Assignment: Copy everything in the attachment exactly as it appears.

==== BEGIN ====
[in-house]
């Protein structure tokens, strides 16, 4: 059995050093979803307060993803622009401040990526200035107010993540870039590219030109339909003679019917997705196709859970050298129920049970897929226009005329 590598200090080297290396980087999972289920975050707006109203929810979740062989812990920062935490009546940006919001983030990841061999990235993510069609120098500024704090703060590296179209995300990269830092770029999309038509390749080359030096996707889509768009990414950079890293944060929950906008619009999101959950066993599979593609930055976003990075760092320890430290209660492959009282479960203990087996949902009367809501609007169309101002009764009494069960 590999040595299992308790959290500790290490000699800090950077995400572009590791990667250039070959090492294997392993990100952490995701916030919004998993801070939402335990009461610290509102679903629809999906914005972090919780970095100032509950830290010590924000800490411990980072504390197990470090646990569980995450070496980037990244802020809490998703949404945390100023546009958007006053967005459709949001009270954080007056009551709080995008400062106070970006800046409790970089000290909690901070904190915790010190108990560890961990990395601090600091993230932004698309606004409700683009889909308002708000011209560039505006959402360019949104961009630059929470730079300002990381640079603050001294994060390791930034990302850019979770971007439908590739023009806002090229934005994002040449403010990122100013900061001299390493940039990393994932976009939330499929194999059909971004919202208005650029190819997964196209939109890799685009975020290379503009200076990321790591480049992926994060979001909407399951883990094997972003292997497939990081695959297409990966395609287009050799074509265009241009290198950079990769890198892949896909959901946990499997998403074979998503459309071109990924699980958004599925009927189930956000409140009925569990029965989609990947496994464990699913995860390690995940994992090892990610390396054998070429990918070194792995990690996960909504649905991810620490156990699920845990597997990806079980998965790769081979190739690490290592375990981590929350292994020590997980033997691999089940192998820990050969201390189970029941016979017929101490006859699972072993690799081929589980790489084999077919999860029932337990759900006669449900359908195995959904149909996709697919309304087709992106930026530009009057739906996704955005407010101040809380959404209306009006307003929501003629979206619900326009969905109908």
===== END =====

[in-house]
């Protein structure tokens, strides 16, 4: 059995050093979803307060993803622009401040990526200035107010993540870039590219030109339909003679019917997705196709859970050298129920049970897929226009005329 590598200090080297290396980087999972289920975050707006109203929810979740062989812990920062935490009546940006919001983030990841061999990235993510069609120098500024704090703060590296179209995300990269830092770029999309038509390749080359030096996707889509768009990414950079890293944060929950906008619009999101959950066993599979593609930055976003990075760092320890430290209660492959009282479960203990087996949902009367809501609007169309101002009764009494069960 590999040595299992308790959290500790290490000699800090950077995400572009590791990667250039070959090492294997392993990100952490995701916030919004998993801070939402335990009461610290509102679903629809999906914005972090919780970095100032509950830290010590924000800490411990980072504390197990470090646990569980995450070496980037990244802020809490998703949404945390100023546009958007006053967005459709949001009270954080007056009551709080995008400062106070970006800046409790970089000290909690901070904190915790010190108990560890961990990395601090600091993230932004698309606004409700683009889909308002708000011209560039505006959402360019949104961009630059929470730079300002990381640079603050001294994060390791930034990302850019979770971007439908590739023009806002090229934005994002040449403010990122100013900061001299390493940039990393994932976009939330499929194999059909971004919202208005650029190819997964196209939109890799685009975020290379503009200076990321790591480049992926994060979001909407399951883990094997972003292997497939990081695959297409990966395609287009050799074509265009241009290198950079990769890198892949896909959901946990499997998403074979998503459309071109990924699980958004599925009927189930956000409140009925569990029965989609990947496994464990699913995860390690995940994992090892990610390396054998070429990918070194792995990690996960909504649905991810620490156990699920845990597997990806079980998965790769081979190739690490290592375990981590929350292994020590997980033997691999089940192998820990050969201390189970029941016979017929101490006859699972072993690799081929589980790489084999077919999860029932337990759900006669449900359908195995959904149909996709697919309304087709992106930026530009009057739906996704955005407010101040809380959404209306009006307003929501003629979206619900326009969905109908």